“So why keep pushing people into a corner and creating this kind of new, very heterogeneous resistance? When the vaccine uptake, in my view, has been pretty high across the board, and will continue to go up if people are simply encouraged through positive means, and if public health officials now finally accept the reality that it’s an individual’s choice to protect yourself against illness or death in some cases.

“And I want to make another point that I think is controversial, but I’ve made it before and it’s true [read my note below], which is that the death toll is being inflated – and that doesn’t mean covid is not a threat – but it’s being inflated and accounted in unusual ways to make us think that we’re living through some kind of genocide and to cut off our critical faculties. [from 39:00 mins]

Unfortunately, this is where my own views radically depart from Max Blumenthal’s. In the UK, where I have studied the excess death figures very carefully I have found zero evidence supporting this contention and have in fact presented contrary evidence that shows the British government did everything within its power to reduce the apparent death toll during the early months – for reasons that are blindingly obvious.

Although the system of accounting in many countries, including Britain, undoubtedly is misleading, since it does falsely include some number who have died from other causes, it also inevitably misses other cases that were not diagnosed and thus where cause of death was wrongly attributed for a counterbalancing reason. The only figures that I believe are wholly reliable are these two: the number of hospitalisations and of excess deaths. Considering the case for Britain again, excess deaths counted over the full period beginning from March 2020 approximately correlates with official covid deaths (within a margin of around 10%). Given the difference in methods a small discrepancy is to be expected.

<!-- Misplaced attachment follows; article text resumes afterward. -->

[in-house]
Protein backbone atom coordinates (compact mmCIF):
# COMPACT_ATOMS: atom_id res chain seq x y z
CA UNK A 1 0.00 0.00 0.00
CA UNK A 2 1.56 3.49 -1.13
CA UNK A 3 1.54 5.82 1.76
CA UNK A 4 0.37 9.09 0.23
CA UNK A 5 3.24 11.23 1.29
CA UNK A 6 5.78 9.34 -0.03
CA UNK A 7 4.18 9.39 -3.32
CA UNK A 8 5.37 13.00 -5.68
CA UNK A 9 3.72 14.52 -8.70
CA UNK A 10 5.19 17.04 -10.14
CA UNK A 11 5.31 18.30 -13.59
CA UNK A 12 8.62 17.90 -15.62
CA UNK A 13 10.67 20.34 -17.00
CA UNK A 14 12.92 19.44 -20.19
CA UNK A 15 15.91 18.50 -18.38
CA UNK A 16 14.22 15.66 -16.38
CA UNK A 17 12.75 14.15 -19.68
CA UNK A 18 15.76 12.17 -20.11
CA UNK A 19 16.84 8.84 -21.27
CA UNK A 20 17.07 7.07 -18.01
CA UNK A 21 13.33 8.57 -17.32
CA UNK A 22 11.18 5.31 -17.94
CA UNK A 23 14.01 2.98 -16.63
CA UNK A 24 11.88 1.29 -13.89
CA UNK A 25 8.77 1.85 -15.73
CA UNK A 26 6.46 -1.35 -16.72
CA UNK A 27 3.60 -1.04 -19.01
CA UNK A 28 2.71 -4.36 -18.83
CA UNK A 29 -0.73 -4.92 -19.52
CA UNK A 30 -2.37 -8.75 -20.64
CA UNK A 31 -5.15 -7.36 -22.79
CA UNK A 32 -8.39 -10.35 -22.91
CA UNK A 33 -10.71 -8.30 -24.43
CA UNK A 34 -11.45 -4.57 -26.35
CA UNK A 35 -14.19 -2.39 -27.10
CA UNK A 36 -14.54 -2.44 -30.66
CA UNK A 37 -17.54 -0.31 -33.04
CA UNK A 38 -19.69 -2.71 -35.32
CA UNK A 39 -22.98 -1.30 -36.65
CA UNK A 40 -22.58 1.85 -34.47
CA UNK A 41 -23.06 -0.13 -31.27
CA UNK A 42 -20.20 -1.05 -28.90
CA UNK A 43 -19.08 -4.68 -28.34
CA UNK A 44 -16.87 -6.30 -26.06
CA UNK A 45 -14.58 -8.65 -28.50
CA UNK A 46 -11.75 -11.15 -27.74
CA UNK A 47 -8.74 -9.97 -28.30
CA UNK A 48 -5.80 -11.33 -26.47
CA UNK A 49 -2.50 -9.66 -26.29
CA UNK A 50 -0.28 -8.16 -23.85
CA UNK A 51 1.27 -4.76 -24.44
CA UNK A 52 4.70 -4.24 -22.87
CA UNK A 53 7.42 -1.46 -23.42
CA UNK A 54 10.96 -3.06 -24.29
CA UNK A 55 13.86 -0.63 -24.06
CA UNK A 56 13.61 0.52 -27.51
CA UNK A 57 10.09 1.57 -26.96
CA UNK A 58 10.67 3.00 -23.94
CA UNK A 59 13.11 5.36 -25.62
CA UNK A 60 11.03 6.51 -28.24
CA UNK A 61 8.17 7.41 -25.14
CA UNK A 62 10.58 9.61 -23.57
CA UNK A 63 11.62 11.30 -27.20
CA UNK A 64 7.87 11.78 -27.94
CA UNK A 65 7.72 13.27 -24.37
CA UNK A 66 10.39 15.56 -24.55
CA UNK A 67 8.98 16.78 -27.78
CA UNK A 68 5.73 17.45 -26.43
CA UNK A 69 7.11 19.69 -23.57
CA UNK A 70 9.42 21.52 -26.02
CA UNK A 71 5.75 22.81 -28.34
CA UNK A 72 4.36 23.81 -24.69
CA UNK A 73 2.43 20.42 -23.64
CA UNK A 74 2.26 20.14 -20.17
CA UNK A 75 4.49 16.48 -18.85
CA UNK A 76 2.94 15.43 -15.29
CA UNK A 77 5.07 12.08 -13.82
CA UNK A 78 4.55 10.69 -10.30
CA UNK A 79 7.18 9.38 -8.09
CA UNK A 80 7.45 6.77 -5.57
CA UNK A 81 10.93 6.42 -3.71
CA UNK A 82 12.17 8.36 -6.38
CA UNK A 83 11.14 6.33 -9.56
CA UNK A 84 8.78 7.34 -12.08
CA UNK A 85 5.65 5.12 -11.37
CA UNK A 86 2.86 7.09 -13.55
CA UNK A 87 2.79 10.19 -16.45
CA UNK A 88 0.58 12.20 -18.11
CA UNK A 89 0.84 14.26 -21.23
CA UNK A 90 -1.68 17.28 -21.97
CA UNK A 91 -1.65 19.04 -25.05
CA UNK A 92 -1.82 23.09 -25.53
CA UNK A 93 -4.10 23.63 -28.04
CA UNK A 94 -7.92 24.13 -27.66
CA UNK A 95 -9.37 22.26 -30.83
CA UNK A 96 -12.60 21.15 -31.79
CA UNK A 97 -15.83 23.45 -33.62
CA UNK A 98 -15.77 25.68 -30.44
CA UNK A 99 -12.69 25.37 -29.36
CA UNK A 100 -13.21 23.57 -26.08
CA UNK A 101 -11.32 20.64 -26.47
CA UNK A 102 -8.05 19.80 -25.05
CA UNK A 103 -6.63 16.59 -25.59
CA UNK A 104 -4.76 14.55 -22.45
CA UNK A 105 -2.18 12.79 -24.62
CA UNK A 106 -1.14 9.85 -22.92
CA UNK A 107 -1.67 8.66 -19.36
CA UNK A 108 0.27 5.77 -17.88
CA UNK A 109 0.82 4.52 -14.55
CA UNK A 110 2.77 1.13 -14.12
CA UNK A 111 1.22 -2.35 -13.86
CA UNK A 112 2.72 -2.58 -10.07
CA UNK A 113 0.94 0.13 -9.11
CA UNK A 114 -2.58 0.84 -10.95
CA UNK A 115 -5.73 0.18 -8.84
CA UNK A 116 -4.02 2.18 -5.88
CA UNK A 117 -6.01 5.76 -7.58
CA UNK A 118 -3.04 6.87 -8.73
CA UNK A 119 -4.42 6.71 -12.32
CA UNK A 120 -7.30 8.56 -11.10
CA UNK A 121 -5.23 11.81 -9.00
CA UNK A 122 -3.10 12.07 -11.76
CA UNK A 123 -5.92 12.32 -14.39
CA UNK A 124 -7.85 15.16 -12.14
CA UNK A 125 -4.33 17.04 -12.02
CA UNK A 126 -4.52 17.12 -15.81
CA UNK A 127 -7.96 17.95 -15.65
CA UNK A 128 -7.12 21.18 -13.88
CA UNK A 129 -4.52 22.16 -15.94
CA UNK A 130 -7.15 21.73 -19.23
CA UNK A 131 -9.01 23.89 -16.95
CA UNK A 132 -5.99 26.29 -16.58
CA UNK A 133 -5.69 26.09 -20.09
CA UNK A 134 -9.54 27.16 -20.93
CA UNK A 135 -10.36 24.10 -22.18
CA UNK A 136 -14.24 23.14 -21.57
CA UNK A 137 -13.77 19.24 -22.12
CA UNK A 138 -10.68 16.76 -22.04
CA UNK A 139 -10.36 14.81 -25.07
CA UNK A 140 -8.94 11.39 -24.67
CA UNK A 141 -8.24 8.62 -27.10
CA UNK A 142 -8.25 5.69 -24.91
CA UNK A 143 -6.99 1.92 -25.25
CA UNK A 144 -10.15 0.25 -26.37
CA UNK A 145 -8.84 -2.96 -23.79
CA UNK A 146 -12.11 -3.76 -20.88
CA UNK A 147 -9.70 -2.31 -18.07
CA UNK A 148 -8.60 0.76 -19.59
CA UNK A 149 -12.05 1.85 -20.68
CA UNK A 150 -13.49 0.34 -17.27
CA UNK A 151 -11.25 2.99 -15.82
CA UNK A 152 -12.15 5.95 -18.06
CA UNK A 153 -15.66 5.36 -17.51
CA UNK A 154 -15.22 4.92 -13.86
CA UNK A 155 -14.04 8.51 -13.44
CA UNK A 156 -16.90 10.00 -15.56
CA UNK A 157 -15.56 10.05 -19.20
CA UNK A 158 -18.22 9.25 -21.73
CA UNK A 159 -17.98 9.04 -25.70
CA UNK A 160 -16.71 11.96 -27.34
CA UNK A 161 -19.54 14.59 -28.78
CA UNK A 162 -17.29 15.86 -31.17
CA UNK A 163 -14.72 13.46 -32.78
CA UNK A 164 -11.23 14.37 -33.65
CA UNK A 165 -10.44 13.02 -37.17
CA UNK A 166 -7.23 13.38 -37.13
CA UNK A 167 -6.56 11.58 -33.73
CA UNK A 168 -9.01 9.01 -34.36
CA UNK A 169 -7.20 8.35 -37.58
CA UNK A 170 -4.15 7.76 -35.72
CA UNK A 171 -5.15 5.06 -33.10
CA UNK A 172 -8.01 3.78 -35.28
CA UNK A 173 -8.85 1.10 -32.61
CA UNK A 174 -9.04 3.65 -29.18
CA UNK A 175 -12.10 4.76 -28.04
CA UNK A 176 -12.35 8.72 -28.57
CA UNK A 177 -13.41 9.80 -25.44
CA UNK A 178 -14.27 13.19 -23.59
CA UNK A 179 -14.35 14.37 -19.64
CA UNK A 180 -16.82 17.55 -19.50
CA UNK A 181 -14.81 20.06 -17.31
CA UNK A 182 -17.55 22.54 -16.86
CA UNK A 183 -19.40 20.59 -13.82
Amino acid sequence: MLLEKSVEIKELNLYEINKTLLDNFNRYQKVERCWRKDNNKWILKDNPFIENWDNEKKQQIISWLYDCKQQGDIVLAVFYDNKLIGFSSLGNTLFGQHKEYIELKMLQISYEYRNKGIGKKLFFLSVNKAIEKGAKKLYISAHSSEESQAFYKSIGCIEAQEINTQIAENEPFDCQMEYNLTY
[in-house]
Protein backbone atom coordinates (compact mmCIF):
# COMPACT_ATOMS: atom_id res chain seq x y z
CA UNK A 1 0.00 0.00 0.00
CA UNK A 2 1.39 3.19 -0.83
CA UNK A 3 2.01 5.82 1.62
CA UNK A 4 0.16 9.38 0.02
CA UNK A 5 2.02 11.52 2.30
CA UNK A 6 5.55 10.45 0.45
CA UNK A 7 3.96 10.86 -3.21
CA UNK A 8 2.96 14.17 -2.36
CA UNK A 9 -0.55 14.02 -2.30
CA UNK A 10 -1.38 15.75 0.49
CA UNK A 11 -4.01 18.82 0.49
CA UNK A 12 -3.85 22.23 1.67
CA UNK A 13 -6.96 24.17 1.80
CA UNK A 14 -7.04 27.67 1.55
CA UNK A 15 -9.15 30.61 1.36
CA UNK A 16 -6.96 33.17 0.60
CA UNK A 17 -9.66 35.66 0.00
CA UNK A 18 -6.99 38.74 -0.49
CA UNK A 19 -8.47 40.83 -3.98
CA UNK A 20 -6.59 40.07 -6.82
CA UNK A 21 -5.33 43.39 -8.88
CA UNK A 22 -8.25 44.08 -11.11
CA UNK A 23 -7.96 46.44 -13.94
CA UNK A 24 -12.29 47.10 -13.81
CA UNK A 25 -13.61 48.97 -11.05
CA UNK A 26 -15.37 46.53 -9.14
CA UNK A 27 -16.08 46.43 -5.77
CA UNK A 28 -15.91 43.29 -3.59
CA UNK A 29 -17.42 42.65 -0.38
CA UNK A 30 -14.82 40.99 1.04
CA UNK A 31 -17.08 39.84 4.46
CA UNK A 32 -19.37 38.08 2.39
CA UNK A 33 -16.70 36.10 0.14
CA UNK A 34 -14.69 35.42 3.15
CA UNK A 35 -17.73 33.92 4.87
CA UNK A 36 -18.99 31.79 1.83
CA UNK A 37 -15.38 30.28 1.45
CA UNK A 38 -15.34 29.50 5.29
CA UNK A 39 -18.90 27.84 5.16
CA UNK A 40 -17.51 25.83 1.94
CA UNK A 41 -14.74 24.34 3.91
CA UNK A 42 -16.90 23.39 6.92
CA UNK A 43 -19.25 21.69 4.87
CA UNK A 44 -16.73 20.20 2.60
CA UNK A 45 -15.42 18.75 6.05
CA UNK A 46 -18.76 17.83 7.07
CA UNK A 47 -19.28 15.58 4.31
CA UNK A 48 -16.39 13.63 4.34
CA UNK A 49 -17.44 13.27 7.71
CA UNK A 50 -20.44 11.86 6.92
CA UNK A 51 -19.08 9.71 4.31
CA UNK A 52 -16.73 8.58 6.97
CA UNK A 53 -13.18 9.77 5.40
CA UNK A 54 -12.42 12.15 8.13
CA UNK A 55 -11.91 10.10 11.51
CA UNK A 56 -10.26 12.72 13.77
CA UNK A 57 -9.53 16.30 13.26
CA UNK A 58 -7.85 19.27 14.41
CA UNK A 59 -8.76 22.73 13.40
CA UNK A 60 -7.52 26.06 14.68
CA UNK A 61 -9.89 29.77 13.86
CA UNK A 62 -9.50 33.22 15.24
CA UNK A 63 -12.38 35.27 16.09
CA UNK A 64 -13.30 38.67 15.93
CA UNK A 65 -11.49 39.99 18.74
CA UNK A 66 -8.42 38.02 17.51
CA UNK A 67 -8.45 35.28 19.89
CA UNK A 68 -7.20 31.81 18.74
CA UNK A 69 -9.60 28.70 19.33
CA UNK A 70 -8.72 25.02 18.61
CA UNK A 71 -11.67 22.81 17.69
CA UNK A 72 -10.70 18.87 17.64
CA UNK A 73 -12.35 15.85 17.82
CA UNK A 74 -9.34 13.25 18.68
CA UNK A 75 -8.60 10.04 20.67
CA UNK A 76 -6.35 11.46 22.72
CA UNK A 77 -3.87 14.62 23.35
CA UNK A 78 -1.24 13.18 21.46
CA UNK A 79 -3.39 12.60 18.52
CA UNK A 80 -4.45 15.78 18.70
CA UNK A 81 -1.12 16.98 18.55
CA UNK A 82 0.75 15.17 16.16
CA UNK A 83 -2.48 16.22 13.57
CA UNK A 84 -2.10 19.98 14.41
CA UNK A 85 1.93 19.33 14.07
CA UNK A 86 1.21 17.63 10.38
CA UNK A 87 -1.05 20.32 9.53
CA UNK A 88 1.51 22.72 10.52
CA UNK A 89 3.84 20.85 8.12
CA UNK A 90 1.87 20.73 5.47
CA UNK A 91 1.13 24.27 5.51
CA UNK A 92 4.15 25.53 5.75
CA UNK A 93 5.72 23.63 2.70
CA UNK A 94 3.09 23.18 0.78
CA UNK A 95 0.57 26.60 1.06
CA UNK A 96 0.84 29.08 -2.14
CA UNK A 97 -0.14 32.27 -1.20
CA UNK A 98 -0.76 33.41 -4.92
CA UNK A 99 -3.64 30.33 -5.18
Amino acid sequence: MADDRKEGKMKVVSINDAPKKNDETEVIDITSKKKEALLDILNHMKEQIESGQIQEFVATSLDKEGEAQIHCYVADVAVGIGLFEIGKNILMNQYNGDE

For these and other reasons, I remain entirely suspicious of claims of this sort. Indeed, I view this whole argument about false accounting as a canard and an unnecessary distraction, although as a firm advocate of free speech I do accept that others like Max Blumenthal have the right to make contrary assertions even while I believe it weakens their otherwise sound case. I include this digression at the risk of interrupting the flow merely to stress that I do not agree with Max Blumenthal on all points.

However, Max Blumenthal does finish on a point that I’m in full agreement with:

“We’ve gone from the left advocating for ‘Medicare for All’, and calling for public healthcare, to at least quietly acquiescing as public health officials and pundits call for denying healthcare to the unvaccinated. We’ve even seen a Colorado hospital deny an organ transplant to a woman simply because she and her donor were unvaccinated. She had to go to Texas to save her own life. And that’s something that we are now accepting as triage.

“There’s so many lives that could be saved here by not cutting ICU beds – Andrew Cuomo, how many ICU beds did that guy cut throughout his tenure as governor? Thousands and thousands and thousands…

“And now we’re looking at the symptoms instead of the cause. The symptoms: there’s not enough beds and the unvaccinated are filling everything up. No, this is about neoliberalism; there should just be more beds.

“And then finally, so many people, because of the lockdowns and the fear, delayed routine treatments and many of them died because of that – I mean including chemotherapy. And now they’re coming in and they’re flooding hospitals – look at the reporting right now – the hospitals are full of people who have now decided that they can’t wait any longer to have their routine procedures done, but they waited because of the pandemic.